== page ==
The academic and spiritual side of UW’s Aaron Henry
Athletic Scholar
By Jonathan Gramling

Part 2 of 2

     It was a move that changed his world when he was in the third grade. Aaron Henry a starting safety
on the UW Badgers football team and named to the 2009 Academic All Big Ten team, had gone to live
with his grandmother in Immokalee, Florida. Functionally illiterate and what some would call
hyperactive, Henry’s grandmother gave him the guidance he needed to become an A student and shine
as a football player. By the time he graduated from high school, Henry was one of the top 20 graduating
seniors at Immokalee High School and considering football scholarship offers from 26 universities.
Henry narrowed down the list to Florida, Iowa, South Carolina and Wisconsin. He made the long trip to
Madison. “I didn’t know anything about Madison,” Henry said. “I didn’t know anything about Wisconsin
until my first visit here. When I visited, it wasn’t that nice here. It was about 30 degrees and they were
playing Illinois. They were down about 17 points at the half. They ended up coming back. It was freezing
that day. Nick Toon was one of the guys who helped me solidify coming here. He ended up bringing me
up a cup of hot chocolate that day and it was freezing.”
     Outside of Toon’s kindness, Wisconsin had something else going for it that gave it the inside track
when Henry’s final choice came down to Florida and Wisconsin. Immokalee High School both had red
and white as school colors and shared the same fight song. And then there was his aunt’s advice.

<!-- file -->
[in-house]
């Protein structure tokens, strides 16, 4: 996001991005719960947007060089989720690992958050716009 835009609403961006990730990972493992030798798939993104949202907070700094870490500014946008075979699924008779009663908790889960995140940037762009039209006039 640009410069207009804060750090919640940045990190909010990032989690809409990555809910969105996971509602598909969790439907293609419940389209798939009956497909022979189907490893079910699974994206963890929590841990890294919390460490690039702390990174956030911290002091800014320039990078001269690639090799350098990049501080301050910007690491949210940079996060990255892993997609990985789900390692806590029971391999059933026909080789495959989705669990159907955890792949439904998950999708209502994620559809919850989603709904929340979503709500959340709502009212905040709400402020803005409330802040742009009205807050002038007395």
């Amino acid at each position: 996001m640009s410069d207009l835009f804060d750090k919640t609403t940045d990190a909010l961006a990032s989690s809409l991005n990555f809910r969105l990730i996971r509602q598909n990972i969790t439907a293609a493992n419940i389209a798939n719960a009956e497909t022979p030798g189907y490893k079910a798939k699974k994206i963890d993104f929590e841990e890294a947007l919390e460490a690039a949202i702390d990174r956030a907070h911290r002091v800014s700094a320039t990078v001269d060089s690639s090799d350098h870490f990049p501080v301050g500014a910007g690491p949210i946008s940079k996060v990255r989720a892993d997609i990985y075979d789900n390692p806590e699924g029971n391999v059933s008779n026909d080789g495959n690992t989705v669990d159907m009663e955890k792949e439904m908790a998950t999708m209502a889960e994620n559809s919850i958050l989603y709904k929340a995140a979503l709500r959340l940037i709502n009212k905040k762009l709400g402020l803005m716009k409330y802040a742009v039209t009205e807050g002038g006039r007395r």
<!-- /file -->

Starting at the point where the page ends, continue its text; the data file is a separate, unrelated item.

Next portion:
“What mattered was me getting out of the state of Florida,” Henry said. “I love my grandma to death.
Originally, I was thinking I just wanted to stay close to her. But my aunt came in — she stepped into the
situation — and she said ‘You can always come home. At the
end of your four years, you can come
Aaron Henry starts as a
safety on the UW-Madison
football team while
maintaining a 3.01 GPA.
home and stay home for the rest of your life if you want to. But you should get out there and see what the rest of the world is like.’”
       When he came to the University of Wisconsin, one may have thought that Henry would have a difficult transition coming from a
small Florida high school to a world-class university. But just as he had prepared for this next step in his life on the football field, Henry
had also prepared in the classroom by taking advanced placement classes.
       “My teacher was Amy Williams, a beautiful lady,” Henry said. “She does an amazing job at teaching. My goodness! I remember
when I walked into her class. I understood some things, but she made my freshman year at college easier than my junior year in high
school because of the way she taught. A lot of people don’t find out what AP is until they get here to college. I found that out my junior
year in high school. By the time I got here, it made it that much easier. She did a tremendous job with us and a whole bunch of other
students. When I came here my freshman year, when a lot of guys were struggling and didn’t know which direction they wanted to go in,
I had a plan and idea and that is why I was able to do well both academically and athletically.”
       Henry has to be on top of his game, academically and athletically. And because he is very competitive in whatever he does in life,
Henry puts in the time and hard work in for both in order to excel. He wants to be the very best.
       Although he was well-prepared to come to the University of Wisconsin, it is hardly a cakewalk. “It’s tough, man, very, very tough,”
Henry exclaimed. “Time management is the key, especially when you are trying to compete at a high level, both academically and
athletically. You want to go out and get wins, but you also want to be able to say at the end of the semester that you have a high enough
GPA to be considered an Academic All Big Ten guy.”
       “On a typical day, my morning starts about 9:30 a.m.,” Henry said. “It ends during the week at night, on Tuesday about 9:30-10 p.m.